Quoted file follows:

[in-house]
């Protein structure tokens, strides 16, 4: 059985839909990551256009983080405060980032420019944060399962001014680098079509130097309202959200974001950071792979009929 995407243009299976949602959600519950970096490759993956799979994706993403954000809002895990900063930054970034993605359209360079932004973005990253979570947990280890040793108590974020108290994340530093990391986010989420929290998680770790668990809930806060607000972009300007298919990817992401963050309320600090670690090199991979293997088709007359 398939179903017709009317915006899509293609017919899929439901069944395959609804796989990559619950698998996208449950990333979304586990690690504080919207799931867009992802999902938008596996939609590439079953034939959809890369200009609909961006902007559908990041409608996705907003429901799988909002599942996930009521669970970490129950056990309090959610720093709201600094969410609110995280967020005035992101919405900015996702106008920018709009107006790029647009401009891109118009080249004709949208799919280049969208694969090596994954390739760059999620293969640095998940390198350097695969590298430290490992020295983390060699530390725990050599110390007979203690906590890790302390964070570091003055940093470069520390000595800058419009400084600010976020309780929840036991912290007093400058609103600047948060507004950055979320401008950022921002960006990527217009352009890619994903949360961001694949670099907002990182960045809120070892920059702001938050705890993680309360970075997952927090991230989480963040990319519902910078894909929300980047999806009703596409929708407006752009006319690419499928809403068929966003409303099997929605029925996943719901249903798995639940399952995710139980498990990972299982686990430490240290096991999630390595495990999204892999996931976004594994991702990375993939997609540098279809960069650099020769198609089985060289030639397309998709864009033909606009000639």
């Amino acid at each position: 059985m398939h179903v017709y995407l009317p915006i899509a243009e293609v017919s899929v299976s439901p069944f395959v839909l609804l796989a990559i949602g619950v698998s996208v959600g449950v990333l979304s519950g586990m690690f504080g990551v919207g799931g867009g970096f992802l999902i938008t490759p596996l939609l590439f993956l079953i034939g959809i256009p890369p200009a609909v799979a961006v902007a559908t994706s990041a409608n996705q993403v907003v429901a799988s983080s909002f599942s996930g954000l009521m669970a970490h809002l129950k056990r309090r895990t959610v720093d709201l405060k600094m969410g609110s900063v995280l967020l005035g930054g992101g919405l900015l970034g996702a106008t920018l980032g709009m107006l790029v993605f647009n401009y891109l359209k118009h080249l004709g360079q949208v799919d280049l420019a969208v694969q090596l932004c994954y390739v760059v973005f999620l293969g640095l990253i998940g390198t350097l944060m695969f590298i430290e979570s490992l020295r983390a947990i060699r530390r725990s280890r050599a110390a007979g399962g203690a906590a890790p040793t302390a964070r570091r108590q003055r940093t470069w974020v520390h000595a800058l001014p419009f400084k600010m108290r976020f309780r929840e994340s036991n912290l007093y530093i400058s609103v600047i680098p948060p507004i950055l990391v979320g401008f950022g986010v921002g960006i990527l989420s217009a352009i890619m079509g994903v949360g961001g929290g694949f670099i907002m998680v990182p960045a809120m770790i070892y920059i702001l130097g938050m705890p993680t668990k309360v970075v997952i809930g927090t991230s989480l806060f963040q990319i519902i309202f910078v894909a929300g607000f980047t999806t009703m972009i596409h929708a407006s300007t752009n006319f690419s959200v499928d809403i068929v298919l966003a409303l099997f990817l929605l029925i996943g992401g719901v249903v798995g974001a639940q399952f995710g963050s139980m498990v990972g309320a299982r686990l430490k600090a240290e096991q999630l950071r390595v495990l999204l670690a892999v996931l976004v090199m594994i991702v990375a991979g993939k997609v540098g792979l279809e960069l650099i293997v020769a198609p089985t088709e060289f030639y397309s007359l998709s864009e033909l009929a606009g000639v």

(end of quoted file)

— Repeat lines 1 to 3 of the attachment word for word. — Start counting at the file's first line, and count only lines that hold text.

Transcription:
[in-house]
């Protein structure tokens, strides 16, 4: 059985839909990551256009983080405060980032420019944060399962001014680098079509130097309202959200974001950071792979009929 995407243009299976949602959600519950970096490759993956799979994706993403954000809002895990900063930054970034993605359209360079932004973005990253979570947990280890040793108590974020108290994340530093990391986010989420929290998680770790668990809930806060607000972009300007298919990817992401963050309320600090670690090199991979293997088709007359 398939179903017709009317915006899509293609017919899929439901069944395959609804796989990559619950698998996208449950990333979304586990690690504080919207799931867009992802999902938008596996939609590439079953034939959809890369200009609909961006902007559908990041409608996705907003429901799988909002599942996930009521669970970490129950056990309090959610720093709201600094969410609110995280967020005035992101919405900015996702106008920018709009107006790029647009401009891109118009080249004709949208799919280049969208694969090596994954390739760059999620293969640095998940390198350097695969590298430290490992020295983390060699530390725990050599110390007979203690906590890790302390964070570091003055940093470069520390000595800058419009400084600010976020309780929840036991912290007093400058609103600047948060507004950055979320401008950022921002960006990527217009352009890619994903949360961001694949670099907002990182960045809120070892920059702001938050705890993680309360970075997952927090991230989480963040990319519902910078894909929300980047999806009703596409929708407006752009006319690419499928809403068929966003409303099997929605029925996943719901249903798995639940399952995710139980498990990972299982686990430490240290096991999630390595495990999204892999996931976004594994991702990375993939997609540098279809960069650099020769198609089985060289030639397309998709864009033909606009000639």
């Amino acid at each position: 059985m398939h179903v017709y995407l009317p915006i899509a243009e293609v017919s899929v299976s439901p069944f395959v839909l609804l796989a990559i949602g619950v698998s996208v959600g449950v990333l979304s519950g586990m690690f504080g990551v919207g799931g867009g970096f992802l999902i938008t490759p596996l939609l590439f993956l079953i034939g959809i256009p890369p200009a609909v799979a961006v902007a559908t994706s990041a409608n996705q993403v907003v429901a799988s983080s909002f599942s996930g954000l009521m669970a970490h809002l129950k056990r309090r895990t959610v720093d709201l405060k600094m969410g609110s900063v995280l967020l005035g930054g992101g919405l900015l970034g996702a106008t920018l980032g709009m107006l790029v993605f647009n401009y891109l359209k118009h080249l004709g360079q949208v799919d280049l420019a969208v694969q090596l932004c994954y390739v760059v973005f999620l293969g640095l990253i998940g390198t350097l944060m695969f590298i430290e979570s490992l020295r983390a947990i060699r530390r725990s280890r050599a110390a007979g399962g203690a906590a890790p040793t302390a964070r570091r108590q003055r940093t470069w974020v520390h000595a800058l001014p419009f400084k600010m108290r976020f309780r929840e994340s036991n912290l007093y530093i400058s609103v600047i680098p948060p507004i950055l990391v979320g401008f950022g986010v921002g960006i990527l989420s217009a352009i890619m079509g994903v949360g961001g929290g694949f670099i907002m998680v990182p960045a809120m770790i070892y920059i702001l130097g938050m705890p993680t668990k309360v970075v997952i809930g927090t991230s989480l806060f963040q990319i519902i309202f910078v894909a929300g607000f980047t999806t009703m972009i596409h929708a407006s300007t752009n006319f690419s959200v499928d809403i068929v298919l966003a409303l099997f990817l929605l029925i996943g992401g719901v249903v798995g974001a639940q399952f995710g963050s139980m498990v990972g309320a299982r686990l430490k600090a240290e096991q999630l950071r390595v495990l999204l670690a892999v996931l976004v090199m594994i991702v990375a991979g993939k997609v540098g792979l279809e960069l650099i293997v020769a198609p089985t088709e060289f030639y397309s007359l998709s864009e033909l009929a606009g000639v």